Nope. It’s not Kam. It’s just Ms C. Don’t hold your breaths. I’m not here to present a kitchen masterpiece I think I’ve mentioned more than once that I don’t cook. I have been trying stuff out, but until I perfect them, I won’t be posting any of my experiments.
I’ve been thinking about my grandparents (better known as Mom and Dad) too much lately that I found myself reminiscing more often than ever about my lovely summers in Ilocos. Their home is not exactly in Vigan, but close enough (a town apart, actually). I remember all the sweets that Mom used to give me; the walks to the little cottage with the super mini-vineyard and to the beach with Dad; and then, there’s the food – bagnet, empanada, bibingka, tinubong, longganisa and more!
Oh, what I would give to have Vigan longganisa right now!
photo credit: Philippine Travel Journal | Ivan About Town
My aunt, who basically grew up here says she’s heard a lot of positive “reviews” on Vigan longganisa, but they are mostly from Ilocanos. So, to avoid being branded as biased, here’s an article of [almost] the same title by THE Marketman, himself, published in his website.
There is nothing in the world like a longganisa burp. Heehee. I kid you not. Not even the most expensive mouthwash can prevent those frequent, pungent mouth toots filled with the potent mix of garlic, vinegar and spices that almost any pinoy could identify in an instant, even in a darkened room and/or if s/he were blindfolded! And for some reason, the mouth toots continue for most of the day! Worse, if you are on a road trip and are confined to a small car after eating longganisa for breakfast, it will be a long trip indeed, regardless of destination. And forget a mixture of Diet Coke and longganisa, we are talking nuclear emissions of the most offensive kind! Yesterday at the market I spied some pretty interesting longganisa at a vendor beside my suki tinapa dealer. What caught my eye is the fact that she had at least 70+ kilos of longganisa under her bilao…anyone who brings that much sausage to a day market is confident about sales!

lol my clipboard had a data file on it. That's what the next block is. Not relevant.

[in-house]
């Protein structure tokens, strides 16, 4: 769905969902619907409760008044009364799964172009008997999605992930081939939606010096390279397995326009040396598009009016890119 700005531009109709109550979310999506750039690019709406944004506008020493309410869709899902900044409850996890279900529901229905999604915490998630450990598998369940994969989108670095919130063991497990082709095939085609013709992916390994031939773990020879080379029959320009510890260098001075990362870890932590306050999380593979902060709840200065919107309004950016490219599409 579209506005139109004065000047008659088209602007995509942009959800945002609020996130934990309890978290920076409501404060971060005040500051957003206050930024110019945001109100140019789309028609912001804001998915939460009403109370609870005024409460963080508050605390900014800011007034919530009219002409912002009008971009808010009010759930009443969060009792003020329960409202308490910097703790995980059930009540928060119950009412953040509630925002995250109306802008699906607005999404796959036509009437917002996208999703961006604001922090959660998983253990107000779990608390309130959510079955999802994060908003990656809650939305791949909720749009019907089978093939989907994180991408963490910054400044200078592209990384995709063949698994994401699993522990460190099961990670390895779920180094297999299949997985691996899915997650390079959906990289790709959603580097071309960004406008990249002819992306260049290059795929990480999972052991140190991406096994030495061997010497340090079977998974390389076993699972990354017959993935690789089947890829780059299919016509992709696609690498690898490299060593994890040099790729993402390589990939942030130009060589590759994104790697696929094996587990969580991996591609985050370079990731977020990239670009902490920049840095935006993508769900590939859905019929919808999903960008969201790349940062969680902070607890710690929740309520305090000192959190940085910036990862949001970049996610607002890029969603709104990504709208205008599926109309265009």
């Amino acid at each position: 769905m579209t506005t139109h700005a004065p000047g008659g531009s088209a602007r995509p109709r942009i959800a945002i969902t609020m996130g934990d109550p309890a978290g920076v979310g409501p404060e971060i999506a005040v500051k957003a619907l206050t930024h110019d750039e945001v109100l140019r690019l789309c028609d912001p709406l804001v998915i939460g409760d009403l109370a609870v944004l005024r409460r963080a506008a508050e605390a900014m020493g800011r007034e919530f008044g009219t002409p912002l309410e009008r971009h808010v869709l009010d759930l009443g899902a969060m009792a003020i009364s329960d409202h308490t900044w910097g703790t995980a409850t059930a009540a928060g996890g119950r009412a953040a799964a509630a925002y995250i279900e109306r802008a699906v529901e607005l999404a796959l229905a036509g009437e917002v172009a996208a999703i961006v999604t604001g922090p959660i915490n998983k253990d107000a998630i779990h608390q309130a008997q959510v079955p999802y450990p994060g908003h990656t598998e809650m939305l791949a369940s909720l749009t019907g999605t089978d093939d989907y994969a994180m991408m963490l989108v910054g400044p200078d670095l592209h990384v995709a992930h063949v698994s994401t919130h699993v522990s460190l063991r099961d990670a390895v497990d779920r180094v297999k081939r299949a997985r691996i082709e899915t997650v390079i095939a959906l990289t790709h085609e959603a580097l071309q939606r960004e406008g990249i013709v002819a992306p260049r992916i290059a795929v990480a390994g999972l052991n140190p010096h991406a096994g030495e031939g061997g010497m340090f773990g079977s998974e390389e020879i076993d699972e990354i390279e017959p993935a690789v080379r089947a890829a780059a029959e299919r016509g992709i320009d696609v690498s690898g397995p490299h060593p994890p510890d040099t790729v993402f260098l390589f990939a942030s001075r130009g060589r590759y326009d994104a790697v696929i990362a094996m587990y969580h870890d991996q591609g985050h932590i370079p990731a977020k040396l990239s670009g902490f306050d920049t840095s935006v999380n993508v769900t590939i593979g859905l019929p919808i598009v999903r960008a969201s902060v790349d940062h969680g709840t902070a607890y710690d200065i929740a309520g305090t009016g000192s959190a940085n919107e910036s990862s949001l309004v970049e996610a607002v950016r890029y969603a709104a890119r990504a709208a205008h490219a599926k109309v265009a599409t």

The small pudgy longganisa were from Vigan and although they had a yellowish tinge from achuete or food coloring, I decided to try them out since my tinapa vendor enthusiastically vouched for the quality and the vendor said she easily sold 100 kilos of the stuff on a Saturday… back home, I took the longganisa out of the plastic bag and counted 44 pieces to a kilo which cost PHP190… thus each little link was about PHP4.30 or USD 8 cents each. We fried up a few longganisa and had them with spicy chilli vinegar and lots of steamed rice…yum, they were good indeed. To fry, I actually place them in a frying pan with some water and turn the heat up high. The boiling water cooks the sausages and evaporates at which point the fats in the longganisa are rendered and the skin is burnished and caramelized. I add no other oil to the pan. If you want to have certain cholesterol issues, quickly stir fry your steamed rice in the pan drippings. Have this all with some fried egg as well… some things just can’t be improved on… a breakfast of longganisa, rice, egg and vinegar!
There you have it! Nope. He’s not Ilocano!
Oh, and I encourage all of you who love food to go visit his website! Be warned, though, you’ll be drooling excessively!